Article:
Hello, little friends.
It’s 10:30pm here in San Diego. I just had to change my blog’s official time zone from New York to Los Angeles (San Diego isn’t even an option…what does that mean!? #overthinking). This way I can do my 100 Day Blogging Project on Pacific time.
I’ve now been in San Diego for almost 24 hours. We got in around midnight last night after a really long day of moving. I ended up sending out my weekly Friday newsletter around 6pm today (which means 9pm Eastern…probably not what the marketing experts would recommend as far as timing – but I can’t usually be bothered to follow those guidelines anyway). ;) So thanks for being patient with me on timing as my body and mind attempt to get on track.
One thing I wanted to mention that has stood out to me lately about change and transition is how important it can be to have morning and nighttime rituals that feel grounding and make us feel like home no matter where we are.
Starting the day and ending the day in a way that feels familiar is like bookending your day with comfort. Like putting bumpers in the gutters when you’re bowling, to pad you from flying off track.
For me, those rituals involve morning and nighttime beverages. Specifically, yerba mate and magnesium.
Making a french press full of yerba mate is one of my most cherished morning rituals. It can be done with coffee too, but I tend to go on and off of coffee, so yerba mate feels like more of a constant. Ideally, I do a french press with loose leaf tea, but I try to bring tea bags with me if I don’t have access to those things.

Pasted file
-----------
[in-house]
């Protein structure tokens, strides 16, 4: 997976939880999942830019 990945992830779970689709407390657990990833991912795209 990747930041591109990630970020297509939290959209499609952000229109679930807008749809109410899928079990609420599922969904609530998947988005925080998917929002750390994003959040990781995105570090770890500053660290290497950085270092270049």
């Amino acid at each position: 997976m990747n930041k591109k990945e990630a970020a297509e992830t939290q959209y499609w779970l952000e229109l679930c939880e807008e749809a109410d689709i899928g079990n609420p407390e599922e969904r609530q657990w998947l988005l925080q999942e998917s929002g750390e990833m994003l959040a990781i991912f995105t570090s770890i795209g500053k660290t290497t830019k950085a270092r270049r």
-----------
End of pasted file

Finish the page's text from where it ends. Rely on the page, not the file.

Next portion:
Last night, in my carry on, I brought a bag of loose leaf yerba mate with me because I knew making my tea in the morning in San Diego would be the first thing I could do to curb any feelings of groundlessness when I woke up the next morning. Of course, I had already checked to see if my Airbnb had a french press.
I also brought a container of magnesium for magnesium tea. As soon as Joel and I got in, even though we were exhausted, we made a pot of hot water and drank our magnesium tea on our little back porch before bed. I can have a “home” in my rituals, even if my home is in transition.
Even though these 2 beverage rituals are seemingly small parts of my day, they feel like powerful grounding tools for me. I remember I used to feel the same about having a daily yoga practice. I haven’t done any yoga since my tailbone broke about 6 months ago (the tailbone doctors said all the tucking of the tailbone, even doing cat/cow, would aggravate it) but I remember feeling the same way about yoga…that wherever I was in the world, I could do a yoga practice that made me feel “home” in my body and on the mat.
Running was another pre-tailbone injury ritual that would make me feel at home in any city. No matter where I was in the world, I could lace up my shoes and head out the door for a run. Taking a long walk with my headphones in is a good substitute.
Morning pages and meditation are other examples of daily rituals I’ve had that could go with me anywhere.
Rituals are an important part of life because they keep us connected to something grounding and familiar, in the midst of constant change. It helps us to reduce anxiety that can come with uncertainty – having these little moments of familiarity and predictability.
There is a reason that most successful people have routines. It’s not because they’re OCD or eccentric. Successful people develop routines for a simple reason: they want to reduce friction in their lives so they can focus on what they do best.
As you become successful, whether it’s financially or in mastering a craft, you realize that time is your most precious commodity. There is simply never enough time. There is always too much to think about. So you come up with routines, rituals, and habits that simplify your life and save you time.
I agree with the idea that routines can save you the time that comes with decision-making, which frees your mind for more creative work. And I think there’s a lot of genuine value to creating rituals you can bring along with you in life, that make you feel more like yourself.
With my little rituals, all I need is a mug and some hot water and I can sip on a cup of home within myself, wherever I am.
What are some of your little rituals or routines you do to feel at home, even when you’re on the road?
Sipping my magnesium now and getting…very….sleepy….
I love you,